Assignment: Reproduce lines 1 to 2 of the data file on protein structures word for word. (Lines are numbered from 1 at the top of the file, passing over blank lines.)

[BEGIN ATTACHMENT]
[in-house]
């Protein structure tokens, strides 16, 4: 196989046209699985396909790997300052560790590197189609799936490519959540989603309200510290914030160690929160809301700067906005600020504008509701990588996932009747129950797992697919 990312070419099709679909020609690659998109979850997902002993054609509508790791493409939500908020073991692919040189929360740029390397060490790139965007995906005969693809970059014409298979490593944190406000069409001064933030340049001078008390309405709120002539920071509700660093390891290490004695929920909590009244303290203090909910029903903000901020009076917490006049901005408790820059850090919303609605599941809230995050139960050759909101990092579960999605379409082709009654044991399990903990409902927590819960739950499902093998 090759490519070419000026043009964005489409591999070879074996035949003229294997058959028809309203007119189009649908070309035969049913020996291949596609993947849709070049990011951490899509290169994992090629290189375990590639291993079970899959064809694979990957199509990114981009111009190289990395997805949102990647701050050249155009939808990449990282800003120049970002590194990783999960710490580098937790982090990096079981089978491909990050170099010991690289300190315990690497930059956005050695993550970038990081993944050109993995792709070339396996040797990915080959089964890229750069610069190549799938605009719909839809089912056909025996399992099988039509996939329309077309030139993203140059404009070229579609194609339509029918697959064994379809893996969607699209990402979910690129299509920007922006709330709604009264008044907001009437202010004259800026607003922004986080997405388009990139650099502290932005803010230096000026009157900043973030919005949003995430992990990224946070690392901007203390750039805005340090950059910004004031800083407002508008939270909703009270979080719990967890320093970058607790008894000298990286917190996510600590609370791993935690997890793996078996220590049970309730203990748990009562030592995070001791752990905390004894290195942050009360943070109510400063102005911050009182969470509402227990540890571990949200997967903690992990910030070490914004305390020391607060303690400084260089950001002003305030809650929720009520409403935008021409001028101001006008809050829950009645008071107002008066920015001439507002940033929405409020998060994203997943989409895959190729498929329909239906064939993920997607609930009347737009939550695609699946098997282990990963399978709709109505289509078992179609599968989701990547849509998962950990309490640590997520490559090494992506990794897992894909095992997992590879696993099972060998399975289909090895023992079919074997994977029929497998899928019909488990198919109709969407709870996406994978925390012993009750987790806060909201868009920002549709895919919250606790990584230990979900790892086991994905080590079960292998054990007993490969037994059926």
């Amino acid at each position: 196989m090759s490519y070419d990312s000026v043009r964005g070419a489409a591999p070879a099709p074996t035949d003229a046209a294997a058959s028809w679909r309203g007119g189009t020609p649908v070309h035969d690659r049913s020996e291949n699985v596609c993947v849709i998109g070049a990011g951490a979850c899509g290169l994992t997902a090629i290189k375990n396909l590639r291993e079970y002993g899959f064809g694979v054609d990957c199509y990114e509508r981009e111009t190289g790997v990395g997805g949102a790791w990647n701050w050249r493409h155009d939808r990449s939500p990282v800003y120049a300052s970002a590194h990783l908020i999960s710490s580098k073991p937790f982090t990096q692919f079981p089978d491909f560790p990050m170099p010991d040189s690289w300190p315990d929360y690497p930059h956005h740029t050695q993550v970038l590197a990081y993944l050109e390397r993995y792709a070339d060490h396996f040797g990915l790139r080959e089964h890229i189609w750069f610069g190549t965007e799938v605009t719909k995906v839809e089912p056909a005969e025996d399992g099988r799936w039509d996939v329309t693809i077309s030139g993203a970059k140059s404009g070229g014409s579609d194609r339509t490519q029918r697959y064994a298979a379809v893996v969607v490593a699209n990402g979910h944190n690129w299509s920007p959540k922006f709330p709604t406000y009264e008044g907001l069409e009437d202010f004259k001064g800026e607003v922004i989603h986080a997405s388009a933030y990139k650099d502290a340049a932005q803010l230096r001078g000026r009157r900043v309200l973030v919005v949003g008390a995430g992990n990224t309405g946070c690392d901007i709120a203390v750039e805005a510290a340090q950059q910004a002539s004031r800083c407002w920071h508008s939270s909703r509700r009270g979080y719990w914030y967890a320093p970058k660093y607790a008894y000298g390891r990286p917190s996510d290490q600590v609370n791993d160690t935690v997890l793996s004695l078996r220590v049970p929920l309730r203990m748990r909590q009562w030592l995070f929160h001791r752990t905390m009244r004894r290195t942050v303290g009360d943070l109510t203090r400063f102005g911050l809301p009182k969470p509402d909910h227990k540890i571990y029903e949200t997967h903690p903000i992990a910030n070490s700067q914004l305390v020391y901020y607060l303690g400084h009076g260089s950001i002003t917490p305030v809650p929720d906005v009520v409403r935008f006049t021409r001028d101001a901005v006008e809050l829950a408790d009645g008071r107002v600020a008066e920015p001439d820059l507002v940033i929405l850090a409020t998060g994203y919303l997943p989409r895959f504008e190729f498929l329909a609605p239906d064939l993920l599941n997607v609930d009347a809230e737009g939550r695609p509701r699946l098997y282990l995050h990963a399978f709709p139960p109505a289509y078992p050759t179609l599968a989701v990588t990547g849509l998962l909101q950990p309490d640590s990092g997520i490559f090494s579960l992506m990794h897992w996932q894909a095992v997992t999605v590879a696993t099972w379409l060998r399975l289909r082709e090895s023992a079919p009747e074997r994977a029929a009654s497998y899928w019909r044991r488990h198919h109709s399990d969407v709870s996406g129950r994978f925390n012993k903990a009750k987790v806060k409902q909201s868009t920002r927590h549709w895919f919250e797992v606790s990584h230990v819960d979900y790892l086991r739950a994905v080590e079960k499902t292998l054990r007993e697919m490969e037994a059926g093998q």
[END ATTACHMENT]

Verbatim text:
[in-house]
């Protein structure tokens, strides 16, 4: 196989046209699985396909790997300052560790590197189609799936490519959540989603309200510290914030160690929160809301700067906005600020504008509701990588996932009747129950797992697919 990312070419099709679909020609690659998109979850997902002993054609509508790791493409939500908020073991692919040189929360740029390397060490790139965007995906005969693809970059014409298979490593944190406000069409001064933030340049001078008390309405709120002539920071509700660093390891290490004695929920909590009244303290203090909910029903903000901020009076917490006049901005408790820059850090919303609605599941809230995050139960050759909101990092579960999605379409082709009654044991399990903990409902927590819960739950499902093998 090759490519070419000026043009964005489409591999070879074996035949003229294997058959028809309203007119189009649908070309035969049913020996291949596609993947849709070049990011951490899509290169994992090629290189375990590639291993079970899959064809694979990957199509990114981009111009190289990395997805949102990647701050050249155009939808990449990282800003120049970002590194990783999960710490580098937790982090990096079981089978491909990050170099010991690289300190315990690497930059956005050695993550970038990081993944050109993995792709070339396996040797990915080959089964890229750069610069190549799938605009719909839809089912056909025996399992099988039509996939329309077309030139993203140059404009070229579609194609339509029918697959064994379809893996969607699209990402979910690129299509920007922006709330709604009264008044907001009437202010004259800026607003922004986080997405388009990139650099502290932005803010230096000026009157900043973030919005949003995430992990990224946070690392901007203390750039805005340090950059910004004031800083407002508008939270909703009270979080719990967890320093970058607790008894000298990286917190996510600590609370791993935690997890793996078996220590049970309730203990748990009562030592995070001791752990905390004894290195942050009360943070109510400063102005911050009182969470509402227990540890571990949200997967903690992990910030070490914004305390020391607060303690400084260089950001002003305030809650929720009520409403935008021409001028101001006008809050829950009645008071107002008066920015001439507002940033929405409020998060994203997943989409895959190729498929329909239906064939993920997607609930009347737009939550695609699946098997282990990963399978709709109505289509078992179609599968989701990547849509998962950990309490640590997520490559090494992506990794897992894909095992997992590879696993099972060998399975289909090895023992079919074997994977029929497998899928019909488990198919109709969407709870996406994978925390012993009750987790806060909201868009920002549709895919919250606790990584230990979900790892086991994905080590079960292998054990007993490969037994059926």